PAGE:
Out of It on the Outdoors

Moose ponds, Beartooth Range, Montana. Photo: Jeffrey St. Clair.

Montana’s lone Congressman, Matt Rosendale, is embarrassing us once again. This time by co-sponsoring a nutty bill with extreme far-right loonies to get rid of a tiny excise tax on guns and ammo claiming you can’t tax a constitutional right to own guns. And once again he shows how completely out of touch he is with Montanans since the excise tax produces hundreds of millions of conservation dollars that directly benefit Montana’s hunters and anglers — and they are definitely not happy about his phony theatrics.

The excise tax has been in place for over a century. In 1937, the Pittmann-Robertson Act directed that revenue back to the states for habitat conservation, wildlife management, hunter and safety education, and more. Combined with a similar tax on fishing and boating equipment known as Dingell-Johnson, these tiny taxes fund a huge portion of Montana’s Department of Fish, Wildlife and Parks’ annual budget and have long been considered a vital and secure source of revenue for the agency.

It’s highly doubtful that a single Montana hunter or angler contacted Rosendale’s office to demand he remove the tax since the money comes back in improvements to our much-loved traditional pursuits. In fact, it’s far more likely he’ll be hearing from most Montanans who hunt and fish to ask why he’s backing legislation that provides a dubious “solution” in search of a non-existent problem — and puts a long-standing, tremendously successful program to maintain and improve the nation’s fish and wildlife at tremendous risk.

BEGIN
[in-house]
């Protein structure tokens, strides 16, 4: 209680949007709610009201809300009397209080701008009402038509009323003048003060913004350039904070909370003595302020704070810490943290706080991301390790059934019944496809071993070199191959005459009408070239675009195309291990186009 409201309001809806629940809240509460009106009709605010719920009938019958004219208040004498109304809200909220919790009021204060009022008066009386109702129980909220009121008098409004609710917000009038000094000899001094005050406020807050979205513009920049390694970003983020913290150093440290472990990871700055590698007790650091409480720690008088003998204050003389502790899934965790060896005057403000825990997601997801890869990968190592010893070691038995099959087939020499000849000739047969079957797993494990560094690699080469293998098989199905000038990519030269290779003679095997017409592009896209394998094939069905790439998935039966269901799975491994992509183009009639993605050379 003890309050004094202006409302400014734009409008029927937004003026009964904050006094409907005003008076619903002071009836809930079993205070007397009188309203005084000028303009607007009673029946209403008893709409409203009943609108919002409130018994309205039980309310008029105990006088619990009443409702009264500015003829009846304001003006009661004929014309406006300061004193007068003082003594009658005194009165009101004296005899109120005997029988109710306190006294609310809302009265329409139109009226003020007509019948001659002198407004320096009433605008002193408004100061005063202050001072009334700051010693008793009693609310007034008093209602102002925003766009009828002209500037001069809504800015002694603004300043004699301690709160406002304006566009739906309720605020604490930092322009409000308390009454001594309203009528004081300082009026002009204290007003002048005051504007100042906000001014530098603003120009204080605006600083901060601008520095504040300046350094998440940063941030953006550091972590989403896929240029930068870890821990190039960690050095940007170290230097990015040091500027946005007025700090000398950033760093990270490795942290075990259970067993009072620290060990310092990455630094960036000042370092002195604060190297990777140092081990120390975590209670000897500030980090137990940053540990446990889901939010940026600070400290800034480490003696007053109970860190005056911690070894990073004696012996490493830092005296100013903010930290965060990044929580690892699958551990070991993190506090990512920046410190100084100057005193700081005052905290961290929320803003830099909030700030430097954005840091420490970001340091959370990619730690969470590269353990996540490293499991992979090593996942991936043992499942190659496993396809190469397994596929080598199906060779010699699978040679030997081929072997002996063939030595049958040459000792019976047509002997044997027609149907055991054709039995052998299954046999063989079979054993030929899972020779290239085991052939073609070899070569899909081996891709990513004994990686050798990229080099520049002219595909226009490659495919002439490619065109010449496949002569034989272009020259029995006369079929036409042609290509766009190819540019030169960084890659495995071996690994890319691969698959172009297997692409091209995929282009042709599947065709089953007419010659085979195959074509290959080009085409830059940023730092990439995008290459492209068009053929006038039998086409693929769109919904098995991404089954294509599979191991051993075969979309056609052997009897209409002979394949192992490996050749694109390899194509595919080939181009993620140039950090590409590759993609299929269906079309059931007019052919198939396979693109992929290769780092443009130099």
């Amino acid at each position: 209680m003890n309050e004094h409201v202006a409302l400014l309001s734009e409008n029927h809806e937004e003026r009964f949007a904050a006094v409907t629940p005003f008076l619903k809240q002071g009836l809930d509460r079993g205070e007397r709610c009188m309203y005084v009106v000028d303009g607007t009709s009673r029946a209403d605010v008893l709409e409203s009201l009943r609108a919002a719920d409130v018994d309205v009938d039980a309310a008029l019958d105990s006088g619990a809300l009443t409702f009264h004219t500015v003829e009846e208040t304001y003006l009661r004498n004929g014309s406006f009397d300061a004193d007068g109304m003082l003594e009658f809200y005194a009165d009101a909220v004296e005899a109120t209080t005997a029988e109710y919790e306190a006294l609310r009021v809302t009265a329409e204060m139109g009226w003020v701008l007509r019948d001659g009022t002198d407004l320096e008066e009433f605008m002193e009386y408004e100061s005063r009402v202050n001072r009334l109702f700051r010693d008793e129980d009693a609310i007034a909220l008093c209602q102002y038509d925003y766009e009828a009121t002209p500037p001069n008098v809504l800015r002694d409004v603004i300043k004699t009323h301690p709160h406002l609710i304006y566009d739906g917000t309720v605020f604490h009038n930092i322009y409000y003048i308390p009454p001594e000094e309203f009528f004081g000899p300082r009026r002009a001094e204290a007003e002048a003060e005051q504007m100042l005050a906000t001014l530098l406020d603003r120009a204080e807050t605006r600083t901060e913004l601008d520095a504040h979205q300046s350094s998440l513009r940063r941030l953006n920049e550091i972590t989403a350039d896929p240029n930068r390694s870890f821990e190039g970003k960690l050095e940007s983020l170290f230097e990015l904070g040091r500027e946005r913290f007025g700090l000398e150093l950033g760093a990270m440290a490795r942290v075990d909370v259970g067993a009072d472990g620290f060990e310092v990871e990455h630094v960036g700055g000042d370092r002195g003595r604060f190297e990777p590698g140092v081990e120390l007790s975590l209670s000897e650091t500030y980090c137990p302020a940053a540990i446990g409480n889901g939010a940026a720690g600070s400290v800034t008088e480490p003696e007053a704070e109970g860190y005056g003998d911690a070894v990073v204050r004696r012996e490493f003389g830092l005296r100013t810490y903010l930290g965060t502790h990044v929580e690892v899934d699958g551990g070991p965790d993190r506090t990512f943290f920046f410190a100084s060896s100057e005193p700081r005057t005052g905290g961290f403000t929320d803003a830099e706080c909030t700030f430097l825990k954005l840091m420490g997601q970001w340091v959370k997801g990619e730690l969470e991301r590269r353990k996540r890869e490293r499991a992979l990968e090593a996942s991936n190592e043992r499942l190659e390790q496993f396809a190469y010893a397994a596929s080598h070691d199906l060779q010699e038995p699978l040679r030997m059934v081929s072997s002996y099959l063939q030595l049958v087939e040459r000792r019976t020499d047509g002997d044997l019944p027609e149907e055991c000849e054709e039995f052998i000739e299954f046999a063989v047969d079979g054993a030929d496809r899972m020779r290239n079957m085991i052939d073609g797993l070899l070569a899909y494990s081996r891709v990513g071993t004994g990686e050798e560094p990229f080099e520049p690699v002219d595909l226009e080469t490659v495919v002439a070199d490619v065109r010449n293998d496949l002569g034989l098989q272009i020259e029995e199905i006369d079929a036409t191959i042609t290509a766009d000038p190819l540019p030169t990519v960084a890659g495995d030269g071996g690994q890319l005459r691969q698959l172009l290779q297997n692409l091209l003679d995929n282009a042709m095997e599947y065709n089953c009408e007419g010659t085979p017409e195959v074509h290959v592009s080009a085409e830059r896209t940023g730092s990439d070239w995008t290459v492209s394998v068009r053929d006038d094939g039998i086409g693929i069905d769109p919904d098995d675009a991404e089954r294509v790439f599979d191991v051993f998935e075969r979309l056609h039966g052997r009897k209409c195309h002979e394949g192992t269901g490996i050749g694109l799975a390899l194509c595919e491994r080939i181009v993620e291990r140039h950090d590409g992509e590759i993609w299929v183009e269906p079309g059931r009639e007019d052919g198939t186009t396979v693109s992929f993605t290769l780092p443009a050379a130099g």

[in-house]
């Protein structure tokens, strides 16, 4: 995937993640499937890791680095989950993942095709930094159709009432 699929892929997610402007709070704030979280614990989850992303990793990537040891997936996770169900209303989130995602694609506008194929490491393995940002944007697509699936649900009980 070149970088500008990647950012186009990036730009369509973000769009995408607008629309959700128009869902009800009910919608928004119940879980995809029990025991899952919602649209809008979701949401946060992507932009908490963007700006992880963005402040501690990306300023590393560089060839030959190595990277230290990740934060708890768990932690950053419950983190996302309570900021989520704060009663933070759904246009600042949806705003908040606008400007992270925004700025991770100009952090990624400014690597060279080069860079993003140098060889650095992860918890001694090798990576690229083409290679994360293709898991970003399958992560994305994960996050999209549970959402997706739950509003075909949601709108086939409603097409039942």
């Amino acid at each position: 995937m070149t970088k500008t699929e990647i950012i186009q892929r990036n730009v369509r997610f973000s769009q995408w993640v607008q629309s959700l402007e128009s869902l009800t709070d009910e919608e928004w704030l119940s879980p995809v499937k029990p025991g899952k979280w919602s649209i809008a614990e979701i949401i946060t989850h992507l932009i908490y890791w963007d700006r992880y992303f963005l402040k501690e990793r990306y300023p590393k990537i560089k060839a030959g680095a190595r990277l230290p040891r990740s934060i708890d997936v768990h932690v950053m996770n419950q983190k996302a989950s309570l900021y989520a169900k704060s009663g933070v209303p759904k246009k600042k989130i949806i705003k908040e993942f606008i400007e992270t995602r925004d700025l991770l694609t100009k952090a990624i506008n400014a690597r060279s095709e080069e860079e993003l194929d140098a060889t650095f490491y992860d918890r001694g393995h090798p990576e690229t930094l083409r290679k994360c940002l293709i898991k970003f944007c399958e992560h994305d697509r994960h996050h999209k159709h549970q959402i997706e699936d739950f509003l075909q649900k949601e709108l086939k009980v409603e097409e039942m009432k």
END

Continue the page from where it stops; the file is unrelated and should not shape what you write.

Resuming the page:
But of course funding Montana’s fisheries and wildlife management has nothing to do with Rosendale’s motivation for signing on to such looney-tunes legislation. Nor does “taxing a constitutional right” hold water. Had Rosendale ever bothered to actually read the U.S. Constitution, he might have noticed Sec. 8, which plainly reads: “The Congress shall have Power To lay and collect Taxes, Duties, Imposts and Excises, to pay the Debts and provide for the common Defence and general Welfare of the United States; but all Duties, Imposts and Excises shall be uniform throughout the United States.”

There is no exemption for “taxing Constitutional rights” as Rosendale claims and indeed, were that the case our right to own property should likewise not be taxed — nor anything else we need or desire to “secure the Blessings of Liberty to ourselves and our Posterity” as guaranteed in the Constitution.

No, this is strictly very bad Theater of the Absurd in reaction to the nation’s abhorrence to the on-going mass shootings, slaughter of school children, and endless murders committed by deranged individuals in a society swamped with firearms — including those primarily adapted from military-grade weapons of war. Having no Congressional accomplishments, Rosendale has jumped in the clown car with those who seek self-recognition while making a bad situation even worse.

But consider this — The U.S. has the highest per capita gun ownership in the world, with an estimated 400 MILLION privately owned firearms in the U.S. right now. And “the state of Montana has the highest gun ownership rate, with 66.3% of adults owning a gun.” Obviously, the tiny federal excise tax on firearms is not much of a problem when 2 out of every 3 Montanans own guns.

Rosendale has “really stepped in it” this time by co-sponsoring such ridiculous and extremely unpopular legislation. Notably, not a single hunting or fishing organization has voiced support for his move. And in a state that cherishes its hunting and fishing traditions, it just shows how totally and tragically out of touch Rosendale is with Montanans’ real priorities.

George Ochenski is a columnist for the Missoulian, where this essay originally appeared.